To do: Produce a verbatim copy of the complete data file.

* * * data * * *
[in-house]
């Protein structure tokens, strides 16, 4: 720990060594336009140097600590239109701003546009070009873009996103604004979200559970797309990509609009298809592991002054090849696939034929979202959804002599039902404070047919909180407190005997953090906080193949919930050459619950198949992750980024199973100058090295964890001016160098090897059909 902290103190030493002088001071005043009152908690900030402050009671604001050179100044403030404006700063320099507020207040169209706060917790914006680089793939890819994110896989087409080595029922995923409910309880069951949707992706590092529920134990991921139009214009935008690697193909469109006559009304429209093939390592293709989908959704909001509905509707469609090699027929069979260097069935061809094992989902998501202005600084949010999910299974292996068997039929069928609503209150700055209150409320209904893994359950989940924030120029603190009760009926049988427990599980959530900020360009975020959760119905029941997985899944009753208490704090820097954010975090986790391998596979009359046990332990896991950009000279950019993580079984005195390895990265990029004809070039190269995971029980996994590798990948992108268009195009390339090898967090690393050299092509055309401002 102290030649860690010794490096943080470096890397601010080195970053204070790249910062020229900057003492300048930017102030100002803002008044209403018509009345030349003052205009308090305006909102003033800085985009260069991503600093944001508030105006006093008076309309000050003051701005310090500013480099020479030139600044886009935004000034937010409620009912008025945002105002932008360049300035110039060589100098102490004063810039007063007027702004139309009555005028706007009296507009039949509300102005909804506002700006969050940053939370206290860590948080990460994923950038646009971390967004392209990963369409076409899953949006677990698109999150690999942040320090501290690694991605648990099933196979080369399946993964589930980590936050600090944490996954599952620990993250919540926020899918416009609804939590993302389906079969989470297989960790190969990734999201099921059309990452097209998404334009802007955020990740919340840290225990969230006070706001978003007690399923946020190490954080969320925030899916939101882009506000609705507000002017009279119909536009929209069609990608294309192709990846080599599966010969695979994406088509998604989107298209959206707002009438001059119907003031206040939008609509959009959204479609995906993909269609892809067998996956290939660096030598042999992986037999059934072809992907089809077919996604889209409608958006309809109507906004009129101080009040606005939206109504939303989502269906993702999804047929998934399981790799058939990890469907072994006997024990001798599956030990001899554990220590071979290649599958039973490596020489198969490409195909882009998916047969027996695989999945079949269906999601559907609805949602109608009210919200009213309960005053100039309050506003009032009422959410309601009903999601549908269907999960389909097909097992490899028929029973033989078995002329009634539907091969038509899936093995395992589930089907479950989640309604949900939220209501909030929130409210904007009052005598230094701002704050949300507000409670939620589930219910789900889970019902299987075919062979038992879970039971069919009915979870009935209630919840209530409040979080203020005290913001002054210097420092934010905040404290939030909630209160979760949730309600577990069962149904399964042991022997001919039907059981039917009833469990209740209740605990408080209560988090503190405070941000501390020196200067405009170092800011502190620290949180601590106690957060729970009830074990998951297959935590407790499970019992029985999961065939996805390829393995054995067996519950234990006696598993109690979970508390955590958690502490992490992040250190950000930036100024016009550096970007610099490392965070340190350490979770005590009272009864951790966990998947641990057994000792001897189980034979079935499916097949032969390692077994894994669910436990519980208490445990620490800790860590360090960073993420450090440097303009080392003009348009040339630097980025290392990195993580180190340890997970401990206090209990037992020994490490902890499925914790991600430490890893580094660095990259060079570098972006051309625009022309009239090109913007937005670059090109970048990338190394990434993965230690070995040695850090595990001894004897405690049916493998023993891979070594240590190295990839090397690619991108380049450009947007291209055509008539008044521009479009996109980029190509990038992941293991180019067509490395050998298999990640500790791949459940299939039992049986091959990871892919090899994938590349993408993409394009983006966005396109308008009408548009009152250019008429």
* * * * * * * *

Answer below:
[in-house]
């Protein structure tokens, strides 16, 4: 720990060594336009140097600590239109701003546009070009873009996103604004979200559970797309990509609009298809592991002054090849696939034929979202959804002599039902404070047919909180407190005997953090906080193949919930050459619950198949992750980024199973100058090295964890001016160098090897059909 902290103190030493002088001071005043009152908690900030402050009671604001050179100044403030404006700063320099507020207040169209706060917790914006680089793939890819994110896989087409080595029922995923409910309880069951949707992706590092529920134990991921139009214009935008690697193909469109006559009304429209093939390592293709989908959704909001509905509707469609090699027929069979260097069935061809094992989902998501202005600084949010999910299974292996068997039929069928609503209150700055209150409320209904893994359950989940924030120029603190009760009926049988427990599980959530900020360009975020959760119905029941997985899944009753208490704090820097954010975090986790391998596979009359046990332990896991950009000279950019993580079984005195390895990265990029004809070039190269995971029980996994590798990948992108268009195009390339090898967090690393050299092509055309401002 102290030649860690010794490096943080470096890397601010080195970053204070790249910062020229900057003492300048930017102030100002803002008044209403018509009345030349003052205009308090305006909102003033800085985009260069991503600093944001508030105006006093008076309309000050003051701005310090500013480099020479030139600044886009935004000034937010409620009912008025945002105002932008360049300035110039060589100098102490004063810039007063007027702004139309009555005028706007009296507009039949509300102005909804506002700006969050940053939370206290860590948080990460994923950038646009971390967004392209990963369409076409899953949006677990698109999150690999942040320090501290690694991605648990099933196979080369399946993964589930980590936050600090944490996954599952620990993250919540926020899918416009609804939590993302389906079969989470297989960790190969990734999201099921059309990452097209998404334009802007955020990740919340840290225990969230006070706001978003007690399923946020190490954080969320925030899916939101882009506000609705507000002017009279119909536009929209069609990608294309192709990846080599599966010969695979994406088509998604989107298209959206707002009438001059119907003031206040939008609509959009959204479609995906993909269609892809067998996956290939660096030598042999992986037999059934072809992907089809077919996604889209409608958006309809109507906004009129101080009040606005939206109504939303989502269906993702999804047929998934399981790799058939990890469907072994006997024990001798599956030990001899554990220590071979290649599958039973490596020489198969490409195909882009998916047969027996695989999945079949269906999601559907609805949602109608009210919200009213309960005053100039309050506003009032009422959410309601009903999601549908269907999960389909097909097992490899028929029973033989078995002329009634539907091969038509899936093995395992589930089907479950989640309604949900939220209501909030929130409210904007009052005598230094701002704050949300507000409670939620589930219910789900889970019902299987075919062979038992879970039971069919009915979870009935209630919840209530409040979080203020005290913001002054210097420092934010905040404290939030909630209160979760949730309600577990069962149904399964042991022997001919039907059981039917009833469990209740209740605990408080209560988090503190405070941000501390020196200067405009170092800011502190620290949180601590106690957060729970009830074990998951297959935590407790499970019992029985999961065939996805390829393995054995067996519950234990006696598993109690979970508390955590958690502490992490992040250190950000930036100024016009550096970007610099490392965070340190350490979770005590009272009864951790966990998947641990057994000792001897189980034979079935499916097949032969390692077994894994669910436990519980208490445990620490800790860590360090960073993420450090440097303009080392003009348009040339630097980025290392990195993580180190340890997970401990206090209990037992020994490490902890499925914790991600430490890893580094660095990259060079570098972006051309625009022309009239090109913007937005670059090109970048990338190394990434993965230690070995040695850090595990001894004897405690049916493998023993891979070594240590190295990839090397690619991108380049450009947007291209055509008539008044521009479009996109980029190509990038992941293991180019067509490395050998298999990640500790791949459940299939039992049986091959990871892919090899994938590349993408993409394009983006966005396109308008009408548009009152250019008429």